• Ability to work on multiple tasks in a timely manner
  • Proficient in Microsoft Office applications (Word, Excel and PowerPoint) and social media (Facebook, Twitter, Instagram and LinkedIn)

Application Instructions

To apply to this internship, please submit a cover letter, resume and one-page writing sample via email with “Spring/Summer 2017 Communications and Development Intern” in the subject line to Heather Schultz at hschultz@adoptioninstitute.org by Friday, April 21, 2017.

This is an unpaid position with a three-month commitment from May – July 2017. College credit may be available depending on the requirements of your college or university.

In the Arena: The Stops and Starts of an Adoptee

Tim Monti-Wohlpart (Photo Credit: Misa Martin)

Tim Monti-Wohlpart is the national Interim Legislative Chair and New York State Representative of the American Adoption Congress. He is a New York born adoptee in reunion since 1998. In 2002 and 2003, he served as Vice President and Legislative Liaison for New York Statewide Adoption Reform. At that time, he lobbied for unrestricted original birth certificate access for adult adoptees. In 2015, he began a grassroots effort to restore and advance legislation for unrestricted access after it was changed in June 2015. His public petition, supporting that ongoing effort, has been provided to key legislators and the Governor. He holds a B.S. in marketing with a minor in political science and a Master of Education. He lives in Brooklyn. 

Sign the adoption reform petition here.

In the autumn of 1971, I was adopted in New York at about six weeks old. In 1975, my Dad started taking me to Minnesota Vikings football games in Bloomington, Minnesota. Back then, Viking home games were played at an open-air venue about 80 miles north of where IBM had moved us from New York when I was three years old.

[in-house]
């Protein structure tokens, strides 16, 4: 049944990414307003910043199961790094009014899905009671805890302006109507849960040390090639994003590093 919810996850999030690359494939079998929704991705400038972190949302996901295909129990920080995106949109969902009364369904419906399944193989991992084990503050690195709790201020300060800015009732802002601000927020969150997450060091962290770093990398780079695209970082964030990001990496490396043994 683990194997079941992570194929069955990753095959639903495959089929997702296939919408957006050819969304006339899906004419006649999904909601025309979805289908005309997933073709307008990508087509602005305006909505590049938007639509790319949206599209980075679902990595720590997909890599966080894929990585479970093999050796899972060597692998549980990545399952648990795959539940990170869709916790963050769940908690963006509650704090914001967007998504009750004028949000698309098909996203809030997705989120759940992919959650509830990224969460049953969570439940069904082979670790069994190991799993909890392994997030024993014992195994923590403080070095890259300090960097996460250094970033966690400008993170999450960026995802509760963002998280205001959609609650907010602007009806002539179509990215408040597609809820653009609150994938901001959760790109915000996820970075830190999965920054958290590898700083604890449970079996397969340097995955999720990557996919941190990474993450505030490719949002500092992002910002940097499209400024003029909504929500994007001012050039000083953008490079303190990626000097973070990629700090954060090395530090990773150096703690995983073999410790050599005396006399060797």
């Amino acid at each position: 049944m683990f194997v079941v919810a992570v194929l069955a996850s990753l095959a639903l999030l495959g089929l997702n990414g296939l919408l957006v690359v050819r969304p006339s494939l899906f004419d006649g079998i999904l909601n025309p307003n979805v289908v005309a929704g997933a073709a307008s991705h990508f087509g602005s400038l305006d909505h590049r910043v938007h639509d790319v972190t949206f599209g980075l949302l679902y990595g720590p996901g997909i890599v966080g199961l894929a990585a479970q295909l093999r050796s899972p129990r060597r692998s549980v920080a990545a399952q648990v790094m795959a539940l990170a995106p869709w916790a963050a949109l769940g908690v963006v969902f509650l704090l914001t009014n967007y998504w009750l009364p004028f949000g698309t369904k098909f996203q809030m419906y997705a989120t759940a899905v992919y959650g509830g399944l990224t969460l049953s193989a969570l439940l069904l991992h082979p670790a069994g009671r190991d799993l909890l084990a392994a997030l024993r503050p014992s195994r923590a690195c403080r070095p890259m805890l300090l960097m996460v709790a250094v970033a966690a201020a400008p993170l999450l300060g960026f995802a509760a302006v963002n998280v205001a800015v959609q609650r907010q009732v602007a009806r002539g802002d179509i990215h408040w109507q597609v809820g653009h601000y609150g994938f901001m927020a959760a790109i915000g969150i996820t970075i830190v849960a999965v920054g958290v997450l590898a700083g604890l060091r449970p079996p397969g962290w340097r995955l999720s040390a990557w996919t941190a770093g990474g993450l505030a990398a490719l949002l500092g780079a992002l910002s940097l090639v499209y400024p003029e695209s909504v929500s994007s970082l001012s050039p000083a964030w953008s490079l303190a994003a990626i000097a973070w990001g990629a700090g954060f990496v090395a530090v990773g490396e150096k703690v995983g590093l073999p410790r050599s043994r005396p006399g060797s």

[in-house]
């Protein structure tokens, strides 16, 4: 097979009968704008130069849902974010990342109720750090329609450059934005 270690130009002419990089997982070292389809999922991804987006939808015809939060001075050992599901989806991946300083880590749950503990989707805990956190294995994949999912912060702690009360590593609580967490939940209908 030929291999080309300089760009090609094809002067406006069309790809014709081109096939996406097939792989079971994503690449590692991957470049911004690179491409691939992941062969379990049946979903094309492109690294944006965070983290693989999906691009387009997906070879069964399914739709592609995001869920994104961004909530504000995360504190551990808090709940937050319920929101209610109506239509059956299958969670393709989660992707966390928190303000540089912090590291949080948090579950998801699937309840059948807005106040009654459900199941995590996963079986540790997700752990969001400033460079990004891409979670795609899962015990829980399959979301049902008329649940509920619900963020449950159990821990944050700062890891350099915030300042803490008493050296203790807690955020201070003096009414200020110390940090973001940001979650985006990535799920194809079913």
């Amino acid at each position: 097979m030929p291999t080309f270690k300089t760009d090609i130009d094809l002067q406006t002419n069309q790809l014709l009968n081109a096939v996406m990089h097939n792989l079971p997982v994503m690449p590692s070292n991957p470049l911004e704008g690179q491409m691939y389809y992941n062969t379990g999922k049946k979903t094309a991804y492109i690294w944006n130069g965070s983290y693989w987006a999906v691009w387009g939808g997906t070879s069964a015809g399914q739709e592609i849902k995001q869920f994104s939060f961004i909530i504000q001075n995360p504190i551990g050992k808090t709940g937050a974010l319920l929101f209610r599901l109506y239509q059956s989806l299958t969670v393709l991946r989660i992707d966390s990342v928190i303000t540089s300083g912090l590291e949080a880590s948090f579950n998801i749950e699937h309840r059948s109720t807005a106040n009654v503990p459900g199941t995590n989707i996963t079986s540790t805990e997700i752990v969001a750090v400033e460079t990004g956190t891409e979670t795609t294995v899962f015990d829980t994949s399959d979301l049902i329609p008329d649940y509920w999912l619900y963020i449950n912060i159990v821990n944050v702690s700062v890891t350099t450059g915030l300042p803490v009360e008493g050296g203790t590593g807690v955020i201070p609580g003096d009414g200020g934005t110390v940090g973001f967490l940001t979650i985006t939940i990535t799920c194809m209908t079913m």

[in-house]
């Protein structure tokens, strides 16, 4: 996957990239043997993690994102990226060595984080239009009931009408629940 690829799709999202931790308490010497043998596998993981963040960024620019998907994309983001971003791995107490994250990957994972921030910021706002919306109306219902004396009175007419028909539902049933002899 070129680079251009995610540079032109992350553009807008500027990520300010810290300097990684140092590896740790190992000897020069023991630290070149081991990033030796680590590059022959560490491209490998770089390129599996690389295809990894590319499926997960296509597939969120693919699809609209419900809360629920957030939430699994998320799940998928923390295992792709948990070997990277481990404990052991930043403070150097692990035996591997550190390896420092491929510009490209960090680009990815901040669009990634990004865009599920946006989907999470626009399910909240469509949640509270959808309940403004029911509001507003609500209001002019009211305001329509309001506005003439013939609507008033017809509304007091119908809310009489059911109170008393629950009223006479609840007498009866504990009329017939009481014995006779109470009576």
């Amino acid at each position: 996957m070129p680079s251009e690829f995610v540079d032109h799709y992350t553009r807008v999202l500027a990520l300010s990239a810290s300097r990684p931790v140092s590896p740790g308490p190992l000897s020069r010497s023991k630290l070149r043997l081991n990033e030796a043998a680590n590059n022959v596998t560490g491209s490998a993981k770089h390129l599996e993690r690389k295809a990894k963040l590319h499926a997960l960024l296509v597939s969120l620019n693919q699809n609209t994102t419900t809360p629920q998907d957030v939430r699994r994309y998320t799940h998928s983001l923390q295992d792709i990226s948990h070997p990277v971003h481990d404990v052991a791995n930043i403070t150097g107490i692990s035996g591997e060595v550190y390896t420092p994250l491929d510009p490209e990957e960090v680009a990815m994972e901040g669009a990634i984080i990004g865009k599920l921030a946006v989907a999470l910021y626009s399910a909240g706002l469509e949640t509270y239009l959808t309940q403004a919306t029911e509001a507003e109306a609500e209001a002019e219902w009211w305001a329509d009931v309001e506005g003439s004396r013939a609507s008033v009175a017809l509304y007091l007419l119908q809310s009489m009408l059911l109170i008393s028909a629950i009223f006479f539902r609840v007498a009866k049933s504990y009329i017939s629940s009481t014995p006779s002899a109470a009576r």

At one game, the temperature in Metropolitan Stadium was about the same as my age. The wind chill? Don’t even ask. Put it this way, it was bitter cold at what they called “The Ice Palace.” My Viking purple hat (I still have it) was pulled down tight over my ears as Fran Tarkenton and Chuck Foreman drove down the field to score. But my “STOP” and “GO” mittens (long gone) were just not cutting it. I looked up at my Dad and I knew he was my Dad because I figured it was his job to fix the situation, and I said, “Dad, I can’t move my hands. They’re too cold.”

This is where everything went into slow motion, as if in an instant replay. I trust that my Dad looked down at me, and I say “trust” because I could not see his face. I don’t know where the cigar smoke ended and the breath vapor began. It was a wintry mix of the two. Oh, and snow.  I trust that he looked at me when I heard him say, “Timothy, there’s only one more quarter to go.”

Now, for all of you football fans out there, I think we can agree. A quarter of football may be a quarter-hour of action on the field but, with all of a game’s stops and starts, it is decidedly not 15 minutes of chronological time in the stands. And when the wind chill is, like, negative bazillion degrees, it can feel like a lifetime. So, at that point, I felt nervous. But I realized something. I had two choices. One: freeze and lose my fingers. Or two: start clapping for Fran Tarkenton, get the circulation going, “help” the Vikings win, and, if I was enough of a die-hard and perhaps a bit lucky, then maybe I could, as my Dad suggested, also save my digits. I like my fingers so I went with option number two. And to this day, I can report that I have two opposable thumbs. In short, I had a medical excuse to become a Minnesota Vikings fan. A good one.

Six-year-old Tim in Rochester, Minnesota, in 1977 (Photo courtesy of a family friend)

Why am I telling you this? It’s not because I need you to think I was a super tough tot. The truth is my older brother, who was also adopted and went to the next game, is much tougher than me. And no, it’s not because I want you to call child protective services to talk to my Dad. He’s deceased. It’s because at no time during this stressful event, and challenge, did I doubt who my Dad was. When it was cold, he was my Dad. When it was hot, he was my Dad. He’s gone now and he’s still my Dad.